That’s the response to the Obama assault on the Jerusalem housing project and the answer to Clinton’s pernicious suggestion yesterday that building in the eternal capital prejudices the “peace process.”

Now, the speech was more than a response to the Obami’s dawdling on Iran or its hissy fit over Ramat Shlomo. Netanyahu also reminded the crowd of the peril to both Israel’s legitimacy and security:

If you want to understand Israel’s security predicament, imagine the entire United States compressed to the size of New Jersey. Next, put on New Jersey’s northern border an Iranian terror proxy called Hezbollah which fires 6,000 rockets into that small state. Then imagine that this terror proxy has amassed 60,000 more missiles to fire at you. Now imagine on New Jersey’s southern border another Iranian terror proxy called Hamas. It too fires 6,000 rockets into your territory while smuggling ever more lethal weapons into its territory. Do you think you would feel a little bit vulnerable? Do you think you would expect some understanding from the international community when you defend yourselves?

And he reiterated that Israel, but not the Palestinians, has taken risks for peace and is willing to engage in direct talks. He certainly made the convincing case that his government — in its West Bank settlement freeze, lifting of blockades, and invitation for direct negotiations — has done much, while the Palestinians have offered nothing in return. (“It cannot be a one-way street in which only Israel makes concessions.”)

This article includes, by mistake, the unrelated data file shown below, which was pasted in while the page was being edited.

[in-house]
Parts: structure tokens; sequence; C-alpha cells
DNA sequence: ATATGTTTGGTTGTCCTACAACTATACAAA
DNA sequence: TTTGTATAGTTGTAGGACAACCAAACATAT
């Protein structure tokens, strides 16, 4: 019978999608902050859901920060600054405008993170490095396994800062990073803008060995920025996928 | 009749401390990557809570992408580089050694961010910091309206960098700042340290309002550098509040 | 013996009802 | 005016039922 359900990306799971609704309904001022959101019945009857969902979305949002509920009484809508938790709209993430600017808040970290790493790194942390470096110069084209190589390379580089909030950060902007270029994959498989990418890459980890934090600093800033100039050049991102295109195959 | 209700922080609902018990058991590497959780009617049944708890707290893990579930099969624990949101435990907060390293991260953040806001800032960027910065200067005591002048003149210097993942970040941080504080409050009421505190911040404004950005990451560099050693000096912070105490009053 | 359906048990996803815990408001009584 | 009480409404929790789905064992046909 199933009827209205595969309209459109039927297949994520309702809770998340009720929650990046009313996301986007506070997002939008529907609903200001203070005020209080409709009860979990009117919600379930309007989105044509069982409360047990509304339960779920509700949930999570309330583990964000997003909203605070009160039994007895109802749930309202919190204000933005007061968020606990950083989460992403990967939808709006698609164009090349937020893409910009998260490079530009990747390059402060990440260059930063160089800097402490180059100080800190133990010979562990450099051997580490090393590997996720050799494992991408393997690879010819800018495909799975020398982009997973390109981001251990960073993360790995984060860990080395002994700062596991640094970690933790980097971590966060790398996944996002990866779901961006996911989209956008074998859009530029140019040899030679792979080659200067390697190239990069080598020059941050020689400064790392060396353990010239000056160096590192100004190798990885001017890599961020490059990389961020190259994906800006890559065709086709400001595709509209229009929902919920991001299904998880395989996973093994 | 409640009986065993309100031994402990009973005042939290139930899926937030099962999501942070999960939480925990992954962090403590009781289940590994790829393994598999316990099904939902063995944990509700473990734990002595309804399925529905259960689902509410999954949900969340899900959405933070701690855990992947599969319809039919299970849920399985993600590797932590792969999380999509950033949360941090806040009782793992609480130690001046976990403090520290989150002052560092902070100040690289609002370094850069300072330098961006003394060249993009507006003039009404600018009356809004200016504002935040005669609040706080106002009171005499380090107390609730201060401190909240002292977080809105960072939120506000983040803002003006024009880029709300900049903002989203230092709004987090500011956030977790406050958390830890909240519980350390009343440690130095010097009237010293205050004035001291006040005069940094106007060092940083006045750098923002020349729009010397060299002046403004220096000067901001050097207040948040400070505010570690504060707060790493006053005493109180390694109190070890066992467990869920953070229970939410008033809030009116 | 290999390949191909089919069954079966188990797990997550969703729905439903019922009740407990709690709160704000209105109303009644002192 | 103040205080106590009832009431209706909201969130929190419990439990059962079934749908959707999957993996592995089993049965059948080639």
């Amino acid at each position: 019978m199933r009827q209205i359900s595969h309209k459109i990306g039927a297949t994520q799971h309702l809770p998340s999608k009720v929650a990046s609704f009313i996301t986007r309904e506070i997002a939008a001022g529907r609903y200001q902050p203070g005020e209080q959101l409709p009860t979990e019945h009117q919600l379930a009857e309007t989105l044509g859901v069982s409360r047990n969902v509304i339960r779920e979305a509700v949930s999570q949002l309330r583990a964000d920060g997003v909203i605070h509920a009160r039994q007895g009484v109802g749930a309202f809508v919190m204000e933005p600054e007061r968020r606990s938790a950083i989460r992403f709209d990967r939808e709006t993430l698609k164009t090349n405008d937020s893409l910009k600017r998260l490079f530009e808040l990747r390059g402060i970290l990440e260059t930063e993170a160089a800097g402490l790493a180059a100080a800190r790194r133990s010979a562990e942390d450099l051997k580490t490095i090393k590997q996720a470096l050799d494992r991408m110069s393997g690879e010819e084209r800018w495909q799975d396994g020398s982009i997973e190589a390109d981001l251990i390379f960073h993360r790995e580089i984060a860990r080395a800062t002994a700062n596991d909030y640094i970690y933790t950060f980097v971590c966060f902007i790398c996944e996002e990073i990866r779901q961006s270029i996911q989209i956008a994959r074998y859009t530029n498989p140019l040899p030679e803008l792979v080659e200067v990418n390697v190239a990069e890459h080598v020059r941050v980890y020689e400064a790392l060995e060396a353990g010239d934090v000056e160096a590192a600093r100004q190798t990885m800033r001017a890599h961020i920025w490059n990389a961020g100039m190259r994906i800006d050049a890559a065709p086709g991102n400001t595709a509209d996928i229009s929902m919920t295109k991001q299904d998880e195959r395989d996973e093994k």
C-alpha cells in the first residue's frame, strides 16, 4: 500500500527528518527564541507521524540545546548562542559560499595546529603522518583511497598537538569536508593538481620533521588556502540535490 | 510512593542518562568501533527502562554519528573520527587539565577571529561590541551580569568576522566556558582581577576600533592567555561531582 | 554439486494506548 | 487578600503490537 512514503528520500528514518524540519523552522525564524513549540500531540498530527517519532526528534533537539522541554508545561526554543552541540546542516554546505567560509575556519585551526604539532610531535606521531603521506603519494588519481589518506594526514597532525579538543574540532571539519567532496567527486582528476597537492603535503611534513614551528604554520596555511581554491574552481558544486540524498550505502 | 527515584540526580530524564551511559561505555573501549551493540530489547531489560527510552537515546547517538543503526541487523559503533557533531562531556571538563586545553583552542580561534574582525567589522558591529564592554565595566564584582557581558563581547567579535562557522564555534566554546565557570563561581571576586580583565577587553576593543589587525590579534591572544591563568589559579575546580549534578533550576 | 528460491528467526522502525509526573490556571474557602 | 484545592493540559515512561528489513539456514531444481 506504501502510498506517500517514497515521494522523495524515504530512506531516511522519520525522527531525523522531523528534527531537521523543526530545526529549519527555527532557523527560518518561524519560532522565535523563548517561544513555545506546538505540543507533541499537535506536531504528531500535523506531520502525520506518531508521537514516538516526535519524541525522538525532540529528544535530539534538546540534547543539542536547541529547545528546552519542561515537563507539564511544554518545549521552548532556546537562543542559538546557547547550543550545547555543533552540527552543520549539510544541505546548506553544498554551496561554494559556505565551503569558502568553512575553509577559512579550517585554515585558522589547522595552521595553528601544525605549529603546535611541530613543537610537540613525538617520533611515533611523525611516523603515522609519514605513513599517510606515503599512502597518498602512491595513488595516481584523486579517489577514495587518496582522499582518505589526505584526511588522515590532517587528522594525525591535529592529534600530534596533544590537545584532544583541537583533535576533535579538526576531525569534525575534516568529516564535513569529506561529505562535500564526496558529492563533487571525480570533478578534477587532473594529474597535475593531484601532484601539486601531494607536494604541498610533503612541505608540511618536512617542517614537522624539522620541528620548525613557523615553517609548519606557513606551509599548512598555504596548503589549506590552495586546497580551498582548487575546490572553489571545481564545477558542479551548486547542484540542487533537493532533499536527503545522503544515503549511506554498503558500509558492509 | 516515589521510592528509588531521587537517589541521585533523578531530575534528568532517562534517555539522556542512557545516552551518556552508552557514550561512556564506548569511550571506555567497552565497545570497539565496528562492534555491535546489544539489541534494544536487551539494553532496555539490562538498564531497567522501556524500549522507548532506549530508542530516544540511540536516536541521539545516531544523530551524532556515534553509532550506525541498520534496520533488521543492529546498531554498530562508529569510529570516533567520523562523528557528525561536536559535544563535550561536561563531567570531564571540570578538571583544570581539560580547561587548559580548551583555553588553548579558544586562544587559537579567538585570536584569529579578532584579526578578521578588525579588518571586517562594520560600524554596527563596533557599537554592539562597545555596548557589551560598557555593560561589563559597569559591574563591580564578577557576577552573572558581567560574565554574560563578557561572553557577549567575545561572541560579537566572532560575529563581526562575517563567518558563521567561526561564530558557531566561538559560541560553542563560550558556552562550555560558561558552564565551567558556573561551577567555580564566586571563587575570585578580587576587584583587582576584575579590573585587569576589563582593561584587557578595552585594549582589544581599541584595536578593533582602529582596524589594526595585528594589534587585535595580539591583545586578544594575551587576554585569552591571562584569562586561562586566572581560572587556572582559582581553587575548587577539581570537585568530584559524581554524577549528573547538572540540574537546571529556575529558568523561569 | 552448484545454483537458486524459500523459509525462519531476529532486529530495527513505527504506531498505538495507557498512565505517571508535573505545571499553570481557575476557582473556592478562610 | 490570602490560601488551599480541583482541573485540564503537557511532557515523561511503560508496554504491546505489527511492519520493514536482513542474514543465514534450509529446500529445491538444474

But the speech, I think, will be most remembered for the bold refutation of what has passed as the Obami Middle East policy. One question remains: how will the U.S.-Israel relationship weather the Obama administration, given the differences in outlook and approach? That’s far from clear.

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When Dedicating a Synagogue Is a War Crime

Yes, really. The Palestinian Centre for Human Rights — one of a myriad of NGOs waging a war of delegitimization against Israel — has issued a press release declaring that:

The inauguration of a Jewish synagogue in East Jerusalem [sic] is considered a form of settlement activity, and thus constitutes a war crime under international humanitarian law.

Of course, this was not the inauguration of a synagogue — it was the rededication of a synagogue that dates to the Ottoman empire and was destroyed by the Jordanians during their occupation of Jerusalem. The Hurva synagogue was built in the 1860′s (even then on the ruins of a synagogue that had been built during the previous century) and demolished intentionally by the Arab Legion in 1948, during the War of Independence. Oh, and I almost forgot: it’s not in “East Jerusalem” — it’s in the Jewish Quarter of the Old City. Just a stroll away from the Western Wall, whose existence by this logic is also a war crime.